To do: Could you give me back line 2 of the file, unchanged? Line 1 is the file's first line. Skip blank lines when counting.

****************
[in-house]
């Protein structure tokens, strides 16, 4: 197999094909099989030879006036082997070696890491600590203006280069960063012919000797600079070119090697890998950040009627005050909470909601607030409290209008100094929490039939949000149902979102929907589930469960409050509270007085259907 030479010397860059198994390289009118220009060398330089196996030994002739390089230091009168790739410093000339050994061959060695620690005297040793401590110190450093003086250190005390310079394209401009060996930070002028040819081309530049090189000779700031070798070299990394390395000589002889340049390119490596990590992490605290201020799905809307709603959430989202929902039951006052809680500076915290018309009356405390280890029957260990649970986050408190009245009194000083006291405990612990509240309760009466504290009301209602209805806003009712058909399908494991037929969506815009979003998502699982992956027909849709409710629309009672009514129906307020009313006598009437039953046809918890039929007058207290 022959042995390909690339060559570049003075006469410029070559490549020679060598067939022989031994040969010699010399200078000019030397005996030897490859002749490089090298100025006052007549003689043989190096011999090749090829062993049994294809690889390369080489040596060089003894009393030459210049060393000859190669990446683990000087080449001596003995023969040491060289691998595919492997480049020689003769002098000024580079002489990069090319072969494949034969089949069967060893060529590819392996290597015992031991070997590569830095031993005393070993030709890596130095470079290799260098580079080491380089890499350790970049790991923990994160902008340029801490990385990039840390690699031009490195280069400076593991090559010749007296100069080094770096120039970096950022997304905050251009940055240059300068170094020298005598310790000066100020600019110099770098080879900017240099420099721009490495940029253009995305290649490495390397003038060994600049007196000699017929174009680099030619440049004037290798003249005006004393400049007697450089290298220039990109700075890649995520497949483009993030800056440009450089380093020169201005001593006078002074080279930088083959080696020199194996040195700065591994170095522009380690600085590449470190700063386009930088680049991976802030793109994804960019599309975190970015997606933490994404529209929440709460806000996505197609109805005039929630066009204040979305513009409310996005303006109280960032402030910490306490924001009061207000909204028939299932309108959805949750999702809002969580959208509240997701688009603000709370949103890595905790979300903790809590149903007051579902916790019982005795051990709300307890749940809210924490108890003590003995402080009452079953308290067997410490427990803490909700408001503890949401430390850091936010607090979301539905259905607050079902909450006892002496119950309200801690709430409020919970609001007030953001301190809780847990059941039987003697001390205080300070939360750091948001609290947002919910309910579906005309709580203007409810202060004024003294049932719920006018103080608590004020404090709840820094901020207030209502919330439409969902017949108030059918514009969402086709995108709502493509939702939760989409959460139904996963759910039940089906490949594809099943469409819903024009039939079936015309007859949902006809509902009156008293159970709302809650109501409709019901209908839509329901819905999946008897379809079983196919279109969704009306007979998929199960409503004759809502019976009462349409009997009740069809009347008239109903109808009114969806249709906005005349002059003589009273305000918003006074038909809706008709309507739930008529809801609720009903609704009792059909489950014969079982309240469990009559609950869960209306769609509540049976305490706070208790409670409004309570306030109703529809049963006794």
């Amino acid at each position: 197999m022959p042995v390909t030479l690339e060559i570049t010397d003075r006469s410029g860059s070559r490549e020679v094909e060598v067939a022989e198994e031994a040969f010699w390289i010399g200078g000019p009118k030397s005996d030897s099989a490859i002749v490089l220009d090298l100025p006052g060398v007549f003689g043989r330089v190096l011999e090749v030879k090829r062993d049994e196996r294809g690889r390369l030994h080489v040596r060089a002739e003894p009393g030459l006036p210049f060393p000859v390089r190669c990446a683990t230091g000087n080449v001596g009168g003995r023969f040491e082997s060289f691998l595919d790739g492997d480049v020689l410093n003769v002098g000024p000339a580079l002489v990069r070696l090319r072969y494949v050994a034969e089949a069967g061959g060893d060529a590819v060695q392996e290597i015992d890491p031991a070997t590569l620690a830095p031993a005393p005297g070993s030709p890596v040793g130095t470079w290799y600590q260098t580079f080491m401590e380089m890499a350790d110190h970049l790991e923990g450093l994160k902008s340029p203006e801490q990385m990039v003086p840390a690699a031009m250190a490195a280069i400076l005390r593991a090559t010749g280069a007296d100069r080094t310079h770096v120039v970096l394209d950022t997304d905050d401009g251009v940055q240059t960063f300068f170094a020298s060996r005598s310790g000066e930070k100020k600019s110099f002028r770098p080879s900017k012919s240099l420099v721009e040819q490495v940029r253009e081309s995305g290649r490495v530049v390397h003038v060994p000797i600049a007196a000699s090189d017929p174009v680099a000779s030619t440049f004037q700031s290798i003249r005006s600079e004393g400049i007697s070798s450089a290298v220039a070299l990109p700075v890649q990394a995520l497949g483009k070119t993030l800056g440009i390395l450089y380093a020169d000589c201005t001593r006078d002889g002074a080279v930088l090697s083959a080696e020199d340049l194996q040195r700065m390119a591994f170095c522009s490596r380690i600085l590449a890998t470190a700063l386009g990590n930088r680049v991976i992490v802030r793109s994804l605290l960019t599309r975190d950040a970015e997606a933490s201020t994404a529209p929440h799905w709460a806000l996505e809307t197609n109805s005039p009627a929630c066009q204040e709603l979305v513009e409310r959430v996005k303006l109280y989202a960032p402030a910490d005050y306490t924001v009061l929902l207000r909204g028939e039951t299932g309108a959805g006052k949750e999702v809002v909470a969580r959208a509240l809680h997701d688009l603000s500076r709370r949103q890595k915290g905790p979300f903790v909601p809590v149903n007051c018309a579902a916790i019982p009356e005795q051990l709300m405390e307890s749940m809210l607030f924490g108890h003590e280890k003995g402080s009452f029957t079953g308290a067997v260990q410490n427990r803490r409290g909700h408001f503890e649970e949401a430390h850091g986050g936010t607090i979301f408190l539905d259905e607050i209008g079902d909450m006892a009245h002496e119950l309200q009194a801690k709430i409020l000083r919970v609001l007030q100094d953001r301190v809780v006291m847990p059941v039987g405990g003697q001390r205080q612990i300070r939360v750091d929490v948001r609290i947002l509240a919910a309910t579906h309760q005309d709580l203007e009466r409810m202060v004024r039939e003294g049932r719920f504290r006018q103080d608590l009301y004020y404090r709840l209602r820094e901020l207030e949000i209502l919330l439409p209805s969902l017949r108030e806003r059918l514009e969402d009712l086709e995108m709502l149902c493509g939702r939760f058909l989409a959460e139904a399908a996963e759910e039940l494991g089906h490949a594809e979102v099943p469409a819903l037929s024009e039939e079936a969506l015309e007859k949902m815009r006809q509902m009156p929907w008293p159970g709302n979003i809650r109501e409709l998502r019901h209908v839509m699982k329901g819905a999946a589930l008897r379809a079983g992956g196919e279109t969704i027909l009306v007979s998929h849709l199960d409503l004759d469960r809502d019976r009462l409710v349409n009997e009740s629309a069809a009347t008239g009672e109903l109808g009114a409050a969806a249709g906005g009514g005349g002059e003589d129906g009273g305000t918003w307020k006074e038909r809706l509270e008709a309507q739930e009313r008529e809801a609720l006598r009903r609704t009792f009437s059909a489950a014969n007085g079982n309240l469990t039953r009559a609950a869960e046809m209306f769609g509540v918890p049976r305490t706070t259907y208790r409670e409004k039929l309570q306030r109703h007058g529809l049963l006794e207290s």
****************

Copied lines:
């Protein structure tokens, strides 16, 4: 197999094909099989030879006036082997070696890491600590203006280069960063012919000797600079070119090697890998950040009627005050909470909601607030409290209008100094929490039939949000149902979102929907589930469960409050509270007085259907 030479010397860059198994390289009118220009060398330089196996030994002739390089230091009168790739410093000339050994061959060695620690005297040793401590110190450093003086250190005390310079394209401009060996930070002028040819081309530049090189000779700031070798070299990394390395000589002889340049390119490596990590992490605290201020799905809307709603959430989202929902039951006052809680500076915290018309009356405390280890029957260990649970986050408190009245009194000083006291405990612990509240309760009466504290009301209602209805806003009712058909399908494991037929969506815009979003998502699982992956027909849709409710629309009672009514129906307020009313006598009437039953046809918890039929007058207290 022959042995390909690339060559570049003075006469410029070559490549020679060598067939022989031994040969010699010399200078000019030397005996030897490859002749490089090298100025006052007549003689043989190096011999090749090829062993049994294809690889390369080489040596060089003894009393030459210049060393000859190669990446683990000087080449001596003995023969040491060289691998595919492997480049020689003769002098000024580079002489990069090319072969494949034969089949069967060893060529590819392996290597015992031991070997590569830095031993005393070993030709890596130095470079290799260098580079080491380089890499350790970049790991923990994160902008340029801490990385990039840390690699031009490195280069400076593991090559010749007296100069080094770096120039970096950022997304905050251009940055240059300068170094020298005598310790000066100020600019110099770098080879900017240099420099721009490495940029253009995305290649490495390397003038060994600049007196000699017929174009680099030619440049004037290798003249005006004393400049007697450089290298220039990109700075890649995520497949483009993030800056440009450089380093020169201005001593006078002074080279930088083959080696020199194996040195700065591994170095522009380690600085590449470190700063386009930088680049991976802030793109994804960019599309975190970015997606933490994404529209929440709460806000996505197609109805005039929630066009204040979305513009409310996005303006109280960032402030910490306490924001009061207000909204028939299932309108959805949750999702809002969580959208509240997701688009603000709370949103890595905790979300903790809590149903007051579902916790019982005795051990709300307890749940809210924490108890003590003995402080009452079953308290067997410490427990803490909700408001503890949401430390850091936010607090979301539905259905607050079902909450006892002496119950309200801690709430409020919970609001007030953001301190809780847990059941039987003697001390205080300070939360750091948001609290947002919910309910579906005309709580203007409810202060004024003294049932719920006018103080608590004020404090709840820094901020207030209502919330439409969902017949108030059918514009969402086709995108709502493509939702939760989409959460139904996963759910039940089906490949594809099943469409819903024009039939079936015309007859949902006809509902009156008293159970709302809650109501409709019901209908839509329901819905999946008897379809079983196919279109969704009306007979998929199960409503004759809502019976009462349409009997009740069809009347008239109903109808009114969806249709906005005349002059003589009273305000918003006074038909809706008709309507739930008529809801609720009903609704009792059909489950014969079982309240469990009559609950869960209306769609509540049976305490706070208790409670409004309570306030109703529809049963006794």